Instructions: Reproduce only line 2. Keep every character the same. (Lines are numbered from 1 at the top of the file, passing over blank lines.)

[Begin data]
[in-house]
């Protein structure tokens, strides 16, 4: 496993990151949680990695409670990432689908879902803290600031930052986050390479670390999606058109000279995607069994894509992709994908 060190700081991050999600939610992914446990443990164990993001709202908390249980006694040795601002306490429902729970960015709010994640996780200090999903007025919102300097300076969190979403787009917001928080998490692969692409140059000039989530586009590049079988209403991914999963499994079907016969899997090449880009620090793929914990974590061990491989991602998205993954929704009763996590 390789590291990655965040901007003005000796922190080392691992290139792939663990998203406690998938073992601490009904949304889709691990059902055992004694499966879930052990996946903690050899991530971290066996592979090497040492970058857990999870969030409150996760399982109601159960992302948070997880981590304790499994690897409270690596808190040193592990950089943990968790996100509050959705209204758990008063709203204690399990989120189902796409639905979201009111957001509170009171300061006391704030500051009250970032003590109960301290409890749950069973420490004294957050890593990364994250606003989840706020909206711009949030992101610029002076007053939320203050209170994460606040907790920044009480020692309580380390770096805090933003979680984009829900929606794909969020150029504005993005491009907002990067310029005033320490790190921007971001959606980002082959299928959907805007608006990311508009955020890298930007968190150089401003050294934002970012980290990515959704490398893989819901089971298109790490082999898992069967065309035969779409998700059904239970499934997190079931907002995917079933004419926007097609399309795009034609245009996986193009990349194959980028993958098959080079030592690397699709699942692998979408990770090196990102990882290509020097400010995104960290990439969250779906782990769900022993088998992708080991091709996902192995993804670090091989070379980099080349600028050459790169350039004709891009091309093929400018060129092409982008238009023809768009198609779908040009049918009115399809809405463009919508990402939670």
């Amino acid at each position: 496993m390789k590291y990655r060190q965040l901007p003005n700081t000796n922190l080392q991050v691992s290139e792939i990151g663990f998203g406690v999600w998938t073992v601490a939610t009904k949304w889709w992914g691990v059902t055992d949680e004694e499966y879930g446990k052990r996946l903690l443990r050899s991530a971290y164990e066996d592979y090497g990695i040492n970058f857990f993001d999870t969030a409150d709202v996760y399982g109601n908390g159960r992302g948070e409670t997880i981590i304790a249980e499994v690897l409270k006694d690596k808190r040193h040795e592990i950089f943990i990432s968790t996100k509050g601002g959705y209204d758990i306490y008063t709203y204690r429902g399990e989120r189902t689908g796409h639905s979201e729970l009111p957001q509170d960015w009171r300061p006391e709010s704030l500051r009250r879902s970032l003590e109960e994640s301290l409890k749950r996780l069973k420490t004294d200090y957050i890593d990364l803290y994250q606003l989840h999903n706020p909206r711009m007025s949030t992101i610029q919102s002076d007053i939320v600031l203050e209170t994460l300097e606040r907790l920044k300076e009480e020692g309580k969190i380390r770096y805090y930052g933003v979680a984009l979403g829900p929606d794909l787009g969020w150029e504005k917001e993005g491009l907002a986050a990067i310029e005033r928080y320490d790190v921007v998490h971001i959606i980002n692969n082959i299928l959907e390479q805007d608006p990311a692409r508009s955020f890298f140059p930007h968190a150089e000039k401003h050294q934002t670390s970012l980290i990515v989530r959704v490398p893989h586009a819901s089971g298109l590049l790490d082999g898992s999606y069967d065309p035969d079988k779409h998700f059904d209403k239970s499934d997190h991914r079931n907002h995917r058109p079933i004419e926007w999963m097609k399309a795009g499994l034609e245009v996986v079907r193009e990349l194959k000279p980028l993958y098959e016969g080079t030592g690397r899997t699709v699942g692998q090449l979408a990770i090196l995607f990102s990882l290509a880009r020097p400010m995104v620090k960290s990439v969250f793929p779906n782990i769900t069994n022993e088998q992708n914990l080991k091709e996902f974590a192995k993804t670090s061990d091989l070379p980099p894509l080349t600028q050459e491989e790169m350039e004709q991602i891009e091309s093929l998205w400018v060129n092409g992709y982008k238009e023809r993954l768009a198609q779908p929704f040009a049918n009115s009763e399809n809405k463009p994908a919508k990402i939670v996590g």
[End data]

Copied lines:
């Protein structure tokens, strides 16, 4: 496993990151949680990695409670990432689908879902803290600031930052986050390479670390999606058109000279995607069994894509992709994908 060190700081991050999600939610992914446990443990164990993001709202908390249980006694040795601002306490429902729970960015709010994640996780200090999903007025919102300097300076969190979403787009917001928080998490692969692409140059000039989530586009590049079988209403991914999963499994079907016969899997090449880009620090793929914990974590061990491989991602998205993954929704009763996590 390789590291990655965040901007003005000796922190080392691992290139792939663990998203406690998938073992601490009904949304889709691990059902055992004694499966879930052990996946903690050899991530971290066996592979090497040492970058857990999870969030409150996760399982109601159960992302948070997880981590304790499994690897409270690596808190040193592990950089943990968790996100509050959705209204758990008063709203204690399990989120189902796409639905979201009111957001509170009171300061006391704030500051009250970032003590109960301290409890749950069973420490004294957050890593990364994250606003989840706020909206711009949030992101610029002076007053939320203050209170994460606040907790920044009480020692309580380390770096805090933003979680984009829900929606794909969020150029504005993005491009907002990067310029005033320490790190921007971001959606980002082959299928959907805007608006990311508009955020890298930007968190150089401003050294934002970012980290990515959704490398893989819901089971298109790490082999898992069967065309035969779409998700059904239970499934997190079931907002995917079933004419926007097609399309795009034609245009996986193009990349194959980028993958098959080079030592690397699709699942692998979408990770090196990102990882290509020097400010995104960290990439969250779906782990769900022993088998992708080991091709996902192995993804670090091989070379980099080349600028050459790169350039004709891009091309093929400018060129092409982008238009023809768009198609779908040009049918009115399809809405463009919508990402939670």